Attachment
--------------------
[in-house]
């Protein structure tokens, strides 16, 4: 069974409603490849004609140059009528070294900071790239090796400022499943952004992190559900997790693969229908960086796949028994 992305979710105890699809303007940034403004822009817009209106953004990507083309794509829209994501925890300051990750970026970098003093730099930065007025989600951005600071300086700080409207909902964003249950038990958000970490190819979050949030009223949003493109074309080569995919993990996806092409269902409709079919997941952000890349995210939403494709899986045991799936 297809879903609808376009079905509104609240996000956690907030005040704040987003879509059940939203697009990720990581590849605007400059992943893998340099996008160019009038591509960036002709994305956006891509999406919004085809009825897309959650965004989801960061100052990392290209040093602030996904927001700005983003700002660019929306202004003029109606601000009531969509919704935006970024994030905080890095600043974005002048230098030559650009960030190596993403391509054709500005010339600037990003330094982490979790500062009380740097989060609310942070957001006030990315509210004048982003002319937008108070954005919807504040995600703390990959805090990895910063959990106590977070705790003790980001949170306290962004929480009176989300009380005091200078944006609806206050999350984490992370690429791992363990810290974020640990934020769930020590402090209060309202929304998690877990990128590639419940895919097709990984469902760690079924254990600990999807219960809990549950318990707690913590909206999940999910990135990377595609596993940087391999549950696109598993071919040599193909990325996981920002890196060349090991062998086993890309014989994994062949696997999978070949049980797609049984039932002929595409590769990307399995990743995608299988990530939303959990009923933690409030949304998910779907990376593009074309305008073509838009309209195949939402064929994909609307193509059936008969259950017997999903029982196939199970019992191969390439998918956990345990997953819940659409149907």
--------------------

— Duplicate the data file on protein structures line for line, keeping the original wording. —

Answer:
[in-house]
């Protein structure tokens, strides 16, 4: 069974409603490849004609140059009528070294900071790239090796400022499943952004992190559900997790693969229908960086796949028994 992305979710105890699809303007940034403004822009817009209106953004990507083309794509829209994501925890300051990750970026970098003093730099930065007025989600951005600071300086700080409207909902964003249950038990958000970490190819979050949030009223949003493109074309080569995919993990996806092409269902409709079919997941952000890349995210939403494709899986045991799936 297809879903609808376009079905509104609240996000956690907030005040704040987003879509059940939203697009990720990581590849605007400059992943893998340099996008160019009038591509960036002709994305956006891509999406919004085809009825897309959650965004989801960061100052990392290209040093602030996904927001700005983003700002660019929306202004003029109606601000009531969509919704935006970024994030905080890095600043974005002048230098030559650009960030190596993403391509054709500005010339600037990003330094982490979790500062009380740097989060609310942070957001006030990315509210004048982003002319937008108070954005919807504040995600703390990959805090990895910063959990106590977070705790003790980001949170306290962004929480009176989300009380005091200078944006609806206050999350984490992370690429791992363990810290974020640990934020769930020590402090209060309202929304998690877990990128590639419940895919097709990984469902760690079924254990600990999807219960809990549950318990707690913590909206999940999910990135990377595609596993940087391999549950696109598993071919040599193909990325996981920002890196060349090991062998086993890309014989994994062949696997999978070949049980797609049984039932002929595409590769990307399995990743995608299988990530939303959990009923933690409030949304998910779907990376593009074309305008073509838009309209195949939402064929994909609307193509059936008969259950017997999903029982196939199970019992191969390439998918956990345990997953819940659409149907």